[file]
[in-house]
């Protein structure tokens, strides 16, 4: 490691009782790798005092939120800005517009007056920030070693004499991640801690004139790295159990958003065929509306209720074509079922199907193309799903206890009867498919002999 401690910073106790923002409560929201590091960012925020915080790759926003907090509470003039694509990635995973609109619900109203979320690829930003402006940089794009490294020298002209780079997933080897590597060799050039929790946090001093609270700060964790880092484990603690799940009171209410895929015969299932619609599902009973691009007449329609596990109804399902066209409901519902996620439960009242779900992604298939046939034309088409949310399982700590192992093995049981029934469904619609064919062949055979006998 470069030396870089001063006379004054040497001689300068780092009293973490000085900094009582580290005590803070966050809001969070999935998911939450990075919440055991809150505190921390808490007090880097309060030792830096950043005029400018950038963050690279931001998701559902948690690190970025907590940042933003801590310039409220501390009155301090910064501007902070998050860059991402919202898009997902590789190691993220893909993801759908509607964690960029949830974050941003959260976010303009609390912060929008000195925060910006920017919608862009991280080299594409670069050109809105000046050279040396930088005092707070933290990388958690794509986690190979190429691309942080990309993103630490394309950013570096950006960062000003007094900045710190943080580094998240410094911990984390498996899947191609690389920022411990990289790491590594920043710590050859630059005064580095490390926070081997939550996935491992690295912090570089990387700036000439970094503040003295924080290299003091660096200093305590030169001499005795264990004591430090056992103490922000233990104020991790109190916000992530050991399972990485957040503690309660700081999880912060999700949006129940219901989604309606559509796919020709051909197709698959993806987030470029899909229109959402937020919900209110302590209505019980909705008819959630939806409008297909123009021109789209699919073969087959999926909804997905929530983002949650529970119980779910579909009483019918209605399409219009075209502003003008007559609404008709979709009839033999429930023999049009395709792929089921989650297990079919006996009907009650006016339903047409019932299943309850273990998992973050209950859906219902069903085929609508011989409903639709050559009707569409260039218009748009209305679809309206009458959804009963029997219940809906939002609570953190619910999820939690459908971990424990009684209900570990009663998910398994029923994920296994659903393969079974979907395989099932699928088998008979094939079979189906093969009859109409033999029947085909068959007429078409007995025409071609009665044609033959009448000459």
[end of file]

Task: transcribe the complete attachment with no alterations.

[in-house]
């Protein structure tokens, strides 16, 4: 490691009782790798005092939120800005517009007056920030070693004499991640801690004139790295159990958003065929509306209720074509079922199907193309799903206890009867498919002999 401690910073106790923002409560929201590091960012925020915080790759926003907090509470003039694509990635995973609109619900109203979320690829930003402006940089794009490294020298002209780079997933080897590597060799050039929790946090001093609270700060964790880092484990603690799940009171209410895929015969299932619609599902009973691009007449329609596990109804399902066209409901519902996620439960009242779900992604298939046939034309088409949310399982700590192992093995049981029934469904619609064919062949055979006998 470069030396870089001063006379004054040497001689300068780092009293973490000085900094009582580290005590803070966050809001969070999935998911939450990075919440055991809150505190921390808490007090880097309060030792830096950043005029400018950038963050690279931001998701559902948690690190970025907590940042933003801590310039409220501390009155301090910064501007902070998050860059991402919202898009997902590789190691993220893909993801759908509607964690960029949830974050941003959260976010303009609390912060929008000195925060910006920017919608862009991280080299594409670069050109809105000046050279040396930088005092707070933290990388958690794509986690190979190429691309942080990309993103630490394309950013570096950006960062000003007094900045710190943080580094998240410094911990984390498996899947191609690389920022411990990289790491590594920043710590050859630059005064580095490390926070081997939550996935491992690295912090570089990387700036000439970094503040003295924080290299003091660096200093305590030169001499005795264990004591430090056992103490922000233990104020991790109190916000992530050991399972990485957040503690309660700081999880912060999700949006129940219901989604309606559509796919020709051909197709698959993806987030470029899909229109959402937020919900209110302590209505019980909705008819959630939806409008297909123009021109789209699919073969087959999926909804997905929530983002949650529970119980779910579909009483019918209605399409219009075209502003003008007559609404008709979709009839033999429930023999049009395709792929089921989650297990079919006996009907009650006016339903047409019932299943309850273990998992973050209950859906219902069903085929609508011989409903639709050559009707569409260039218009748009209305679809309206009458959804009963029997219940809906939002609570953190619910999820939690459908971990424990009684209900570990009663998910398994029923994920296994659903393969079974979907395989099932699928088998008979094939079979189906093969009859109409033999029947085909068959007429078409007995025409071609009665044609033959009448000459």